The Secretaries of the Interior, Agriculture and War were responsible for issuing permits for the examination of ruins, excavation of archaeological sites and the gathering of objects of antiquity found on lands under their respective jurisdictions. It was up the three departments to determine which institutions were properly qualified to conduct such examinations, excavations and gathering of objects. These activities were to be limited to reputable museums, universities and other recognized scientific or educational institutions for the purpose of increasing knowledge and any objects gathered were to be for the purpose of their permanent preservation in public museums.
Efforts Prior to 1906 Led to Montezuma Castle Becoming One of First National Monuments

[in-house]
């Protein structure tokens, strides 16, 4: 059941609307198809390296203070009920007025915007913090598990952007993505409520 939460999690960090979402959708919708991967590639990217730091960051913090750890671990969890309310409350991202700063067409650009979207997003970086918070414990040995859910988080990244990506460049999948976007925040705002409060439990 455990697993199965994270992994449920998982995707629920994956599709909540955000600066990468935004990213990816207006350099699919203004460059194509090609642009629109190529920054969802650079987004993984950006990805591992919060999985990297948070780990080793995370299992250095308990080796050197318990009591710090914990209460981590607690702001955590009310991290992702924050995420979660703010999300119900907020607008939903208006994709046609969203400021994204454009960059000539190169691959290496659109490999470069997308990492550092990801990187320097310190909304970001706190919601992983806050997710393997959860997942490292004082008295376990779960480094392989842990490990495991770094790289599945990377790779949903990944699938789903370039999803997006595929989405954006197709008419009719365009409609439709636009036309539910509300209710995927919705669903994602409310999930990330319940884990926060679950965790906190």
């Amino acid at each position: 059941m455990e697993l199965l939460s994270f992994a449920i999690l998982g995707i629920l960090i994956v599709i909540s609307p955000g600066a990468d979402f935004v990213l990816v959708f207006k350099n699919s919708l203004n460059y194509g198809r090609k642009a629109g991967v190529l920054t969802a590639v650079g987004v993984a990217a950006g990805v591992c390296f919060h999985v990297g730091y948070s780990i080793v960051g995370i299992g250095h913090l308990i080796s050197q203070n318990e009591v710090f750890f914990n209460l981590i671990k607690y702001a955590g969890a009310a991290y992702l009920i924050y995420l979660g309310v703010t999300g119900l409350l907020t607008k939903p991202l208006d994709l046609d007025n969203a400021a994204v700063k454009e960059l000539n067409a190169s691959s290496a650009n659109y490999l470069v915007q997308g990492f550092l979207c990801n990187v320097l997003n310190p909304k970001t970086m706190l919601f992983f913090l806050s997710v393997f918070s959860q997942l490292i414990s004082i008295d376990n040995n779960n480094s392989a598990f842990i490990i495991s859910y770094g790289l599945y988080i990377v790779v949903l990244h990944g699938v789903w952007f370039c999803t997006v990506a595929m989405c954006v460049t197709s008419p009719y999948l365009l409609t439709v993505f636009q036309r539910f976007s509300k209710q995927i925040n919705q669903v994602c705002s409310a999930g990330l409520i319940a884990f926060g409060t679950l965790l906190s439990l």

Even before the passage of the Antiquities Act, those seeking to preserve and protect Montezuma Castle had managed to get the Federal Government, which owned the land on which the Castle sat, to begin limiting access and preventing the removal of artifacts.
Being only a territory at the time, Arizona had little clout in Washington. However, interested private citizens in Arizona and around the nation lobbied to have Montezuma Castle protected.
With the passage of the Antiquities Act, these efforts increased and, on August 24, 1906 a draft proclamation creating the Montezuma National Monument was forwarded by the Secretary of the Interior to the President.
A few months later, on December 8, 2006, President Theodore Roosevelt signed and formally issued the proclamation designating Montezuma Castle a National Monument.
Montezuma Castle has the distinction of being the first historic ruin to be designated as a National Monument.